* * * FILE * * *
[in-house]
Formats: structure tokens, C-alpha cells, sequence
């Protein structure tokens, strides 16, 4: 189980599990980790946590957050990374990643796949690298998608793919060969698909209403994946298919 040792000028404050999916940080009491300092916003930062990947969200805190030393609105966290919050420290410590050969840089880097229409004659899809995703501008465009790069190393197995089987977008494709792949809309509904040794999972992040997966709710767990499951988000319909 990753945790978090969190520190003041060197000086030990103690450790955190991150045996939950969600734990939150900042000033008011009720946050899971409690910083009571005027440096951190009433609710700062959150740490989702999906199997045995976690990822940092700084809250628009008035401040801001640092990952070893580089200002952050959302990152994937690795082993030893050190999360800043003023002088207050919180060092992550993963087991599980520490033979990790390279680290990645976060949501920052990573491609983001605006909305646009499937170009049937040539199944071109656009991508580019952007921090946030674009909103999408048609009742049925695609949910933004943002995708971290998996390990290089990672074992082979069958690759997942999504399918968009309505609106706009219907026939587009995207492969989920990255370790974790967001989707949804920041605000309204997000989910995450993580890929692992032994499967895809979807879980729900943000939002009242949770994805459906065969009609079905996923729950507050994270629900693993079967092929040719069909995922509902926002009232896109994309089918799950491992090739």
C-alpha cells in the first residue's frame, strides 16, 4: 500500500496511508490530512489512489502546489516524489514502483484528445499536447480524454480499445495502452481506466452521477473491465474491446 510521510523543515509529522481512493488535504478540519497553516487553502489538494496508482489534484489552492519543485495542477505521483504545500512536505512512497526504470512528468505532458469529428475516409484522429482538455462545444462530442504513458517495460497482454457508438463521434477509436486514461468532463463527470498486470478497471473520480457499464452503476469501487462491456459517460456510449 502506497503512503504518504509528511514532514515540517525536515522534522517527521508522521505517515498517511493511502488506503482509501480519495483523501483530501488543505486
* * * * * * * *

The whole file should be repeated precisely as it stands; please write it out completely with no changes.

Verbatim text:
[in-house]
Formats: structure tokens, C-alpha cells, sequence
């Protein structure tokens, strides 16, 4: 189980599990980790946590957050990374990643796949690298998608793919060969698909209403994946298919 040792000028404050999916940080009491300092916003930062990947969200805190030393609105966290919050420290410590050969840089880097229409004659899809995703501008465009790069190393197995089987977008494709792949809309509904040794999972992040997966709710767990499951988000319909 990753945790978090969190520190003041060197000086030990103690450790955190991150045996939950969600734990939150900042000033008011009720946050899971409690910083009571005027440096951190009433609710700062959150740490989702999906199997045995976690990822940092700084809250628009008035401040801001640092990952070893580089200002952050959302990152994937690795082993030893050190999360800043003023002088207050919180060092992550993963087991599980520490033979990790390279680290990645976060949501920052990573491609983001605006909305646009499937170009049937040539199944071109656009991508580019952007921090946030674009909103999408048609009742049925695609949910933004943002995708971290998996390990290089990672074992082979069958690759997942999504399918968009309505609106706009219907026939587009995207492969989920990255370790974790967001989707949804920041605000309204997000989910995450993580890929692992032994499967895809979807879980729900943000939002009242949770994805459906065969009609079905996923729950507050994270629900693993079967092929040719069909995922509902926002009232896109994309089918799950491992090739």
C-alpha cells in the first residue's frame, strides 16, 4: 500500500496511508490530512489512489502546489516524489514502483484528445499536447480524454480499445495502452481506466452521477473491465474491446 510521510523543515509529522481512493488535504478540519497553516487553502489538494496508482489534484489552492519543485495542477505521483504545500512536505512512497526504470512528468505532458469529428475516409484522429482538455462545444462530442504513458517495460497482454457508438463521434477509436486514461468532463463527470498486470478497471473520480457499464452503476469501487462491456459517460456510449 502506497503512503504518504509528511514532514515540517525536515522534522517527521508522521505517515498517511493511502488506503482509501480519495483523501483530501488543505486